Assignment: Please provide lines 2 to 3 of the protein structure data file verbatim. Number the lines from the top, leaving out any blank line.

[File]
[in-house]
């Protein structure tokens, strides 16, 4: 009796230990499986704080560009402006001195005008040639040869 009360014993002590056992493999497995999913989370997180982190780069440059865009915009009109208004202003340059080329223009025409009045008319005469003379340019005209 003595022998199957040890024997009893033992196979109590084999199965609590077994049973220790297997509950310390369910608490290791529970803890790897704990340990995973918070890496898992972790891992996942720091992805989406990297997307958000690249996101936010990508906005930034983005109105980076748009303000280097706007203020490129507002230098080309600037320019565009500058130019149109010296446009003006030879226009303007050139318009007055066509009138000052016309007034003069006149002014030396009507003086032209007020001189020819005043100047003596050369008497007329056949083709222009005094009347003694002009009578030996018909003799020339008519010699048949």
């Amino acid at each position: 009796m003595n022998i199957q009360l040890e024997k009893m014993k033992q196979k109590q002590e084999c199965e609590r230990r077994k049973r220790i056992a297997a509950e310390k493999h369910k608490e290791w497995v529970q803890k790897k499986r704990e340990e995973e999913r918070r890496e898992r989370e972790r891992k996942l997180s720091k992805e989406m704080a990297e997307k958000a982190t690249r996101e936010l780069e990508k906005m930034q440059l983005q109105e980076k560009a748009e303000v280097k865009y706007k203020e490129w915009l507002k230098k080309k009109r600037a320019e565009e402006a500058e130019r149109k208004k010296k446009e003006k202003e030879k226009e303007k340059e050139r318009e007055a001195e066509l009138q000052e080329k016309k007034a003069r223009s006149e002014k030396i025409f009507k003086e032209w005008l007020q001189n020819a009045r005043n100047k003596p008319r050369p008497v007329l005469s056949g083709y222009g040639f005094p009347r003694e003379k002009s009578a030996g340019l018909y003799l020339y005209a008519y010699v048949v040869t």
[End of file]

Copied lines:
């Protein structure tokens, strides 16, 4: 009796230990499986704080560009402006001195005008040639040869 009360014993002590056992493999497995999913989370997180982190780069440059865009915009009109208004202003340059080329223009025409009045008319005469003379340019005209 003595022998199957040890024997009893033992196979109590084999199965609590077994049973220790297997509950310390369910608490290791529970803890790897704990340990995973918070890496898992972790891992996942720091992805989406990297997307958000690249996101936010990508906005930034983005109105980076748009303000280097706007203020490129507002230098080309600037320019565009500058130019149109010296446009003006030879226009303007050139318009007055066509009138000052016309007034003069006149002014030396009507003086032209007020001189020819005043100047003596050369008497007329056949083709222009005094009347003694002009009578030996018909003799020339008519010699048949």
């Amino acid at each position: 009796m003595n022998i199957q009360l040890e024997k009893m014993k033992q196979k109590q002590e084999c199965e609590r230990r077994k049973r220790i056992a297997a509950e310390k493999h369910k608490e290791w497995v529970q803890k790897k499986r704990e340990e995973e999913r918070r890496e898992r989370e972790r891992k996942l997180s720091k992805e989406m704080a990297e997307k958000a982190t690249r996101e936010l780069e990508k906005m930034q440059l983005q109105e980076k560009a748009e303000v280097k865009y706007k203020e490129w915009l507002k230098k080309k009109r600037a320019e565009e402006a500058e130019r149109k208004k010296k446009e003006k202003e030879k226009e303007k340059e050139r318009e007055a001195e066509l009138q000052e080329k016309k007034a003069r223009s006149e002014k030396i025409f009507k003086e032209w005008l007020q001189n020819a009045r005043n100047k003596p008319r050369p008497v007329l005469s056949g083709y222009g040639f005094p009347r003694e003379k002009s009578a030996g340019l018909y003799l020339y005209a008519y010699v048949v040869t």